In this case, Ţorvaldr and Ţórólf are both found in Geirr Bassi's The Old Norse Name, both on page 16, and Ţórólfsson is the patronymic form. á Vaksfjall is documented as a constructed locative from the name Vakr (Geirr Bassi, page 15), and the word fjall, with examples and construction advice given by Mistress Gunnvör silfrahárr (aka The Viking Answer Lady) and additional examples given by Lady Halla in heppna Kn{o,}rsdóttir. Mistress Gunnvör lists several place names which end in -fell or -fjall in the Landnámabók (as found at, including ones from human personal names. In particular, she mentions the following (with her translations) Arnafell (Arni's mountain), Gunnólfsfell (Gunnólfr's mountain), ţórgerđarfell (ţórgerđr's mountain), and Ţórólfsfell (Ţórólfr's mountain), all as "human personal name" + -fell. She also mentions Reyđarfjall ("whale-fell") and Ytrafjall ("outer-fell"), indicating -fjall as an alternate form for "fell, mountain". Lady Halla also adds the following similar placenames: Skáneyjarfjall (Skáni's mountain, as found in Hćnsna-ţóris saga (, Hafnarfjalla ("haven/harbor fell", as found in the Landnámabók (as above)), and Dofrafjall (the Dofra range in Norway, as found in the Magnúss saga berfćtts (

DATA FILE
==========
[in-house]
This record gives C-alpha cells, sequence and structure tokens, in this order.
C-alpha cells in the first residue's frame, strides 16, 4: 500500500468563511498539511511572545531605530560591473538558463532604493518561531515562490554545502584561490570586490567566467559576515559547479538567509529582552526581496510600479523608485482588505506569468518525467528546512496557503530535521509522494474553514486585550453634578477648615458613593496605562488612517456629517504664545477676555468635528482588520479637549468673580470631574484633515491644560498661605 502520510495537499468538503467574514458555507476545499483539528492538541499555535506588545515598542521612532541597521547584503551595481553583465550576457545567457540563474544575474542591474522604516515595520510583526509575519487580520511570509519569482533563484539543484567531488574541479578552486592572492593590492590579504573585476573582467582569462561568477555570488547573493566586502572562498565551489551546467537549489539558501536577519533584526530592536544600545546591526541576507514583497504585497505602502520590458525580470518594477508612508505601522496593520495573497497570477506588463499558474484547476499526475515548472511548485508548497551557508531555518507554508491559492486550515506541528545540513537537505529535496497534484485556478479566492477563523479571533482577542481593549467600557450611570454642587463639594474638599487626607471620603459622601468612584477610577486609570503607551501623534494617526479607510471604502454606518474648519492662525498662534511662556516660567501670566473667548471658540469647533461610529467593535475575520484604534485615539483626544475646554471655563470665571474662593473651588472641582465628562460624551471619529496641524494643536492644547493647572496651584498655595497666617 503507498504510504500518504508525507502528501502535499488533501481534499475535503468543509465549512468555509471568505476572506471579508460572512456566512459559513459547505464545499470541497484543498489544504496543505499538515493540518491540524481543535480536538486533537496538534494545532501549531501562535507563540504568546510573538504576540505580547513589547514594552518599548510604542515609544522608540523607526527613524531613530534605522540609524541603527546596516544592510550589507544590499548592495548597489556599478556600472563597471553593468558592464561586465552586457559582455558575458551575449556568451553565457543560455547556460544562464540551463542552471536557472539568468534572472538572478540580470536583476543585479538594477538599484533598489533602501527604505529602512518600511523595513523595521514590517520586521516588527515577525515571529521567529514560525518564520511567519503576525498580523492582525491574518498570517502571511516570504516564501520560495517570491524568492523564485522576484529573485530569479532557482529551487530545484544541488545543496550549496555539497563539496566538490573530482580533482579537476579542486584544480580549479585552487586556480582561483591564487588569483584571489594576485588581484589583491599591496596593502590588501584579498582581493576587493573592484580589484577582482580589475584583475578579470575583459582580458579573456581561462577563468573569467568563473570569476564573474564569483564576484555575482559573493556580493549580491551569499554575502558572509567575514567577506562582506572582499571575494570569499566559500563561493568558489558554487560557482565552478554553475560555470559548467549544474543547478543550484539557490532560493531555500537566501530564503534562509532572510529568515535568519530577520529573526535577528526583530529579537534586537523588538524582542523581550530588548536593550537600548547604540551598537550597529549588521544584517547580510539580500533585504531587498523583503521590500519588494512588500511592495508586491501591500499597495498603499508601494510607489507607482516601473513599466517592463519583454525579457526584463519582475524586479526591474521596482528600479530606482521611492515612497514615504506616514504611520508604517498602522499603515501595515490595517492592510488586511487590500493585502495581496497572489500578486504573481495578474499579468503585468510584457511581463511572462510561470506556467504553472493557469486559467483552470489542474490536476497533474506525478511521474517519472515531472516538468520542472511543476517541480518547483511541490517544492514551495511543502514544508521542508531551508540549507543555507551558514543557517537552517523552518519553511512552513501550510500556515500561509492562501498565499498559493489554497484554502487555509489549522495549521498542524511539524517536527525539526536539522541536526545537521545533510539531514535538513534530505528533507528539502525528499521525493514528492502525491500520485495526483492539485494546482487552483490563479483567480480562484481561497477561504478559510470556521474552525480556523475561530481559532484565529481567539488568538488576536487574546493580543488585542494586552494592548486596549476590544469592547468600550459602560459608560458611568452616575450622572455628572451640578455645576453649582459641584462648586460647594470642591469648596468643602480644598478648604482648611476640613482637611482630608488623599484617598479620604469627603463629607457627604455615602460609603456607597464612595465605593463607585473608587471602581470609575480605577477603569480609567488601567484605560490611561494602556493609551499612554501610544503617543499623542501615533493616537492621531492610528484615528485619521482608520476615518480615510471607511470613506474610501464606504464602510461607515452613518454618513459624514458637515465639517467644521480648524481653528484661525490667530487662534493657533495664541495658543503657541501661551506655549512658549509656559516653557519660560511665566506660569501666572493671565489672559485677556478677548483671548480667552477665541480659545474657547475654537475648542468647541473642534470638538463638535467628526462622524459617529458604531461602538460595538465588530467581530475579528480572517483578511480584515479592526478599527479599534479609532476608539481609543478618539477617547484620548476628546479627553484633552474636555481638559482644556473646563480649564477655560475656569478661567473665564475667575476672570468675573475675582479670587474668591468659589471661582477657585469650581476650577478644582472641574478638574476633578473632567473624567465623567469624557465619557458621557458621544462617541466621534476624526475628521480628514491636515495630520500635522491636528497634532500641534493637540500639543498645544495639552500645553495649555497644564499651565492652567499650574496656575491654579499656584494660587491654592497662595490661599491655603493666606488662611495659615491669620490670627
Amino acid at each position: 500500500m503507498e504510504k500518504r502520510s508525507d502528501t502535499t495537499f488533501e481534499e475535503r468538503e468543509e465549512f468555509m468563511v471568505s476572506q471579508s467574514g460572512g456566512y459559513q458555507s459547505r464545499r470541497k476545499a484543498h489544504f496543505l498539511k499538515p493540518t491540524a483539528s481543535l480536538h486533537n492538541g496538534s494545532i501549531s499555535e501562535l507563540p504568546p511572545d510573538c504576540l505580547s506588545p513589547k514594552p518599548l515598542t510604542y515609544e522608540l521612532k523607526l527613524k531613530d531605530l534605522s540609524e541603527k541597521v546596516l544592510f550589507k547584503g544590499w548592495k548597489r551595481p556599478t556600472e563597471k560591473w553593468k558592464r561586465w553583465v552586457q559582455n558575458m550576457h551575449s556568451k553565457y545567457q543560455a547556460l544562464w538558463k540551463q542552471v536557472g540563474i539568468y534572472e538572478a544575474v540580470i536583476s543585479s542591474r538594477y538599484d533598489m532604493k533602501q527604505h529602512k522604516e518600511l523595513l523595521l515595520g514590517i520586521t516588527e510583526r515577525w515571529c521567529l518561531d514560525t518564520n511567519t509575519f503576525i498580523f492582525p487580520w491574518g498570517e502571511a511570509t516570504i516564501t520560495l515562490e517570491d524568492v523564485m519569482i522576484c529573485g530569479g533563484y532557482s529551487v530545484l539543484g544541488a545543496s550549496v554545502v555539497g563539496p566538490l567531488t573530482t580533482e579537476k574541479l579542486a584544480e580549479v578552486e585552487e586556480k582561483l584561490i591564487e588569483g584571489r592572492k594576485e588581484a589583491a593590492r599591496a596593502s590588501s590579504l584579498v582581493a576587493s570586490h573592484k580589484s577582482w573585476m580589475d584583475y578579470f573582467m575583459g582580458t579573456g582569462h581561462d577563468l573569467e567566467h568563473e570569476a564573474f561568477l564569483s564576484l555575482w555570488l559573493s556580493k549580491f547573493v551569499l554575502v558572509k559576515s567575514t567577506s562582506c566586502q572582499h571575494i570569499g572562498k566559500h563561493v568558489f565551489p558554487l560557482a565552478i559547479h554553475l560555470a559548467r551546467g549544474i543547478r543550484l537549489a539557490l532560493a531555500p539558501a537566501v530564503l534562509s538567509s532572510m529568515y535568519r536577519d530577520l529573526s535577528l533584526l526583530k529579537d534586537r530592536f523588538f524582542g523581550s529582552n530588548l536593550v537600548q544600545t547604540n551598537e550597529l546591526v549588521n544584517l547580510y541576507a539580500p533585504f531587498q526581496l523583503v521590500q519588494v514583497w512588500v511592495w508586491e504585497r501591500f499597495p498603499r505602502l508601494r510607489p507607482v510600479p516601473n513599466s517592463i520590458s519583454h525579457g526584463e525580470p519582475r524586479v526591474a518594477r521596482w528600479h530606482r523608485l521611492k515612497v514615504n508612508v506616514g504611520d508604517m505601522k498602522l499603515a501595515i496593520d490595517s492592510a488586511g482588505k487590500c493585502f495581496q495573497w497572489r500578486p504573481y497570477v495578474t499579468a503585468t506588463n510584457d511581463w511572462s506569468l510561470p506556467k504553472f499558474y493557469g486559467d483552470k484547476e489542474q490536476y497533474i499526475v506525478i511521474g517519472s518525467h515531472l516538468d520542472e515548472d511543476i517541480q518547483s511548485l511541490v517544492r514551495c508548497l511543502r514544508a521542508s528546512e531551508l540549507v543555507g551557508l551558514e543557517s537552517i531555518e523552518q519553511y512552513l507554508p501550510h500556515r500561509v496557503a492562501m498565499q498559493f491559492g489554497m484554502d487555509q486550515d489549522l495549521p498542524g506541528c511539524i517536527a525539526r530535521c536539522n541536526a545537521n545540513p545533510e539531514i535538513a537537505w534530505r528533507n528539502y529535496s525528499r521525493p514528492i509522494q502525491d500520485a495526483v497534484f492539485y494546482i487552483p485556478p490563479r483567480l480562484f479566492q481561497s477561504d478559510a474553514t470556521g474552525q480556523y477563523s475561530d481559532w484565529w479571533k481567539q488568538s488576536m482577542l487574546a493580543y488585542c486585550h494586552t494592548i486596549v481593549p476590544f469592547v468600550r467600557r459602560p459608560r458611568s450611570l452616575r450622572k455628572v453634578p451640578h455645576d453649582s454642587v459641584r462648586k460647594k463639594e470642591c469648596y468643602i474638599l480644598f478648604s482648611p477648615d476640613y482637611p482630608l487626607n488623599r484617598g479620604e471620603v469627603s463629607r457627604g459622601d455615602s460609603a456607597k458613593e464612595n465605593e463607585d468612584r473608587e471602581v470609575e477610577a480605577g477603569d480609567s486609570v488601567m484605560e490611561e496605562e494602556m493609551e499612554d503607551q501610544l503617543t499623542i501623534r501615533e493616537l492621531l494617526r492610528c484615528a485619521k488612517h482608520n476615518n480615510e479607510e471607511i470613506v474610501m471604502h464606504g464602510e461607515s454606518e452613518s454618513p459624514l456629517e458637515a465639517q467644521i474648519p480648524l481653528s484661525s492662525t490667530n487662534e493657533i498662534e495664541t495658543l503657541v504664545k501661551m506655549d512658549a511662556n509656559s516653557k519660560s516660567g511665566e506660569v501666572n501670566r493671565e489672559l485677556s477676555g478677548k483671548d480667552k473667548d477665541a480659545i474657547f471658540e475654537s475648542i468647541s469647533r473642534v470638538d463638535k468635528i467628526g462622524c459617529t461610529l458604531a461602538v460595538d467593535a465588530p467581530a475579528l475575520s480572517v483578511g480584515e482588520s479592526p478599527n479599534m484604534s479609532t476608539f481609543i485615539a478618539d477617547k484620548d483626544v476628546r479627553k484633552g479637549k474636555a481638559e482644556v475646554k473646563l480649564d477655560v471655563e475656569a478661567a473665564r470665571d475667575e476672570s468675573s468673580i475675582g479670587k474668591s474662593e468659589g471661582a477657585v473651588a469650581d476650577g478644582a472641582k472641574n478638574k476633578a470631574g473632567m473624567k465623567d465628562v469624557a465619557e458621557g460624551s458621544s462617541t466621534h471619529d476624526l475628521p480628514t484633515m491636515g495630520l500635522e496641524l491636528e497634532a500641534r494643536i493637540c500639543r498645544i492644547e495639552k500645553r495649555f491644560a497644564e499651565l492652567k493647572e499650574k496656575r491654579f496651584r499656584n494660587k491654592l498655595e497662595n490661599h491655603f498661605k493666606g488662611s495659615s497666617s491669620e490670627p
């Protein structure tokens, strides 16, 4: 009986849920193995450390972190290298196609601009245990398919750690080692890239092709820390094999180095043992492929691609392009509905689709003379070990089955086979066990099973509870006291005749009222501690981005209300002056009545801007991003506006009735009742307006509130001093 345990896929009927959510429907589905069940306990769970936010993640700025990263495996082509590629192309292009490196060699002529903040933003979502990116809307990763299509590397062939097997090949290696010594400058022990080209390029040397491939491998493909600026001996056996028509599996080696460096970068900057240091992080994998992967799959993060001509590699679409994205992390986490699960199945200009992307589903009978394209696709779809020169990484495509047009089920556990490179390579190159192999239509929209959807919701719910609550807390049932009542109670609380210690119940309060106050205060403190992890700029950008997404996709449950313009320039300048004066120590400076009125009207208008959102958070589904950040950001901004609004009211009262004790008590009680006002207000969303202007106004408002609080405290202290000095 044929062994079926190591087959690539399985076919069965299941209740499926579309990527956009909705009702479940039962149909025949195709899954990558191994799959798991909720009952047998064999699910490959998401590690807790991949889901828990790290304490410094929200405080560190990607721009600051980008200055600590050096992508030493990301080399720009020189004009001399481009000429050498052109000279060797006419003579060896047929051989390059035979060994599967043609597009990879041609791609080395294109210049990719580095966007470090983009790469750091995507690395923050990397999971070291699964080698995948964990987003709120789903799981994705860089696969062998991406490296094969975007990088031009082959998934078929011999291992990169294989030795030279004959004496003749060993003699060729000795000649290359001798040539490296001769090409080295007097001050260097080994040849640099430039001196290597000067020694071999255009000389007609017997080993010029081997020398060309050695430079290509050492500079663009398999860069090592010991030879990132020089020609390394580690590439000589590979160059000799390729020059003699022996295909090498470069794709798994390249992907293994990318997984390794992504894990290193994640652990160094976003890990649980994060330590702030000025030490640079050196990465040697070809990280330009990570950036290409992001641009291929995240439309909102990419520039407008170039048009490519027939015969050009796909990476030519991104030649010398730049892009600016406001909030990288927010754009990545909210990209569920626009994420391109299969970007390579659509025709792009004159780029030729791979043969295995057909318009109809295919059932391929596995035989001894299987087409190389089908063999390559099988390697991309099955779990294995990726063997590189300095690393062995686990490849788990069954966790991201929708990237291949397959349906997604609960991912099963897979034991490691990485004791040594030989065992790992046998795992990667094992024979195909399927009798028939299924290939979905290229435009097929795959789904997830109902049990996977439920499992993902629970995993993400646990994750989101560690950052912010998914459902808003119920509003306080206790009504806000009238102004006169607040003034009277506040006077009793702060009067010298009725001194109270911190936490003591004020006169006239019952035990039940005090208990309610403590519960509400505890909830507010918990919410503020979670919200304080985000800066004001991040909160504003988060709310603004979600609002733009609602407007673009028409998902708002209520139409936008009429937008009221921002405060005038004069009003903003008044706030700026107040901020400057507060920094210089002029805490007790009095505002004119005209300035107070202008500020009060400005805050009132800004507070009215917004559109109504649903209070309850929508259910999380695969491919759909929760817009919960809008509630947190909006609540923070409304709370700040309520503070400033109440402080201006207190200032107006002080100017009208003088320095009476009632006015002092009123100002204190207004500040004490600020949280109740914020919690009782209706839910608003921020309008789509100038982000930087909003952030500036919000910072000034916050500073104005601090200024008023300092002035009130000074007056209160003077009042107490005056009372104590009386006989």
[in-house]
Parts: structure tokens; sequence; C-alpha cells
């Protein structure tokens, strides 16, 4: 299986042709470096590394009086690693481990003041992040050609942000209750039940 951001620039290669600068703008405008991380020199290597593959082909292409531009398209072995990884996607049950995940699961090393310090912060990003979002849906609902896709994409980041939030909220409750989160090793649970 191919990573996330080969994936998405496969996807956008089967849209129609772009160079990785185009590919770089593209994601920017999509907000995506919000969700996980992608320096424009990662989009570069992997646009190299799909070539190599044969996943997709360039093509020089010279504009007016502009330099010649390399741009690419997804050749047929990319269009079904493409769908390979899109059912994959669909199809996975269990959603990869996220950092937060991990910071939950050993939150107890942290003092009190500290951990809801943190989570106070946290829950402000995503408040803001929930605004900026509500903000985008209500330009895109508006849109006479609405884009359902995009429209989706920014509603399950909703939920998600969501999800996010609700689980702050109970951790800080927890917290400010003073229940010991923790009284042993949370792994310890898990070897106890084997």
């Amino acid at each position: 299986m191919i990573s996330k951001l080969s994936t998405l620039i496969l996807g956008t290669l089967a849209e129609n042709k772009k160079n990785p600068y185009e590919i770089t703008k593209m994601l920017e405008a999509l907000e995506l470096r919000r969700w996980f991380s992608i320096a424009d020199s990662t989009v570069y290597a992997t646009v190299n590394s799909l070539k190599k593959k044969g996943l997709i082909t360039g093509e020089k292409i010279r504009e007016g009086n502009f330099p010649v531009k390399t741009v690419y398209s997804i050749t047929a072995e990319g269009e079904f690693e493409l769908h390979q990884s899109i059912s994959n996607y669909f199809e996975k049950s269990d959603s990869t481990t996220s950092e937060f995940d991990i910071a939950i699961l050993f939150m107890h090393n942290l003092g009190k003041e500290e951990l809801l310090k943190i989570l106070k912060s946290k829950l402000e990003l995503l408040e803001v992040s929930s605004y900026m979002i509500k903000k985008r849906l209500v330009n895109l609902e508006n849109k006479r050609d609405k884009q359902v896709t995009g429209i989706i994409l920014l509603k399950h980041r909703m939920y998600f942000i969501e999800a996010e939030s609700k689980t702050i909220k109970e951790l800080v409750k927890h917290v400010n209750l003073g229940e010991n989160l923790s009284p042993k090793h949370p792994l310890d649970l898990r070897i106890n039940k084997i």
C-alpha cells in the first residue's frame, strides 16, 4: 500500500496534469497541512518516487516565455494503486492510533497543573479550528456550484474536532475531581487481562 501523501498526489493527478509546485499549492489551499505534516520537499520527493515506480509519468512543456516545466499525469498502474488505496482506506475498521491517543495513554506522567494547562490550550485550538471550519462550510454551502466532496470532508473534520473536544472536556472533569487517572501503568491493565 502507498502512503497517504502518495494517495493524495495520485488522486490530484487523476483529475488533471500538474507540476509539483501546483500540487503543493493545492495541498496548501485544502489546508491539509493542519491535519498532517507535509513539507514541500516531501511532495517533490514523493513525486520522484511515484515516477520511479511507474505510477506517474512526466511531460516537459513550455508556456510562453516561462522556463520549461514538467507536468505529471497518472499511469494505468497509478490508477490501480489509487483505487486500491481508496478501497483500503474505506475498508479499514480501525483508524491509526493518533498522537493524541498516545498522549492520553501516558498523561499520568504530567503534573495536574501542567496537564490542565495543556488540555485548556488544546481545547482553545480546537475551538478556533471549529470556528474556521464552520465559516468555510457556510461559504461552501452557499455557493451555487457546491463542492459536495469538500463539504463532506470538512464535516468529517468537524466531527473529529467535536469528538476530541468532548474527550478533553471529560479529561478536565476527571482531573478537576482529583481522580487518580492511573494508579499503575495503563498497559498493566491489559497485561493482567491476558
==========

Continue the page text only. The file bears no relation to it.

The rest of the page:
In the January 2003 return, Laurel noted "an example of a name which includes both a patronymic byname and a locative byname: Ólaf Erlendsson á Bygglandi 'Ólafr of Byggland, Erlendr's son'. If documentation were provided supporting Vakkerfjell as a plausible placename in Old Norse, Thórvaldr Thórólfsson á Vakkerfjelli would be a registerable form of this name." This submission follows that formation, substituting the constructed Vaksfjall for Vakkerfjell.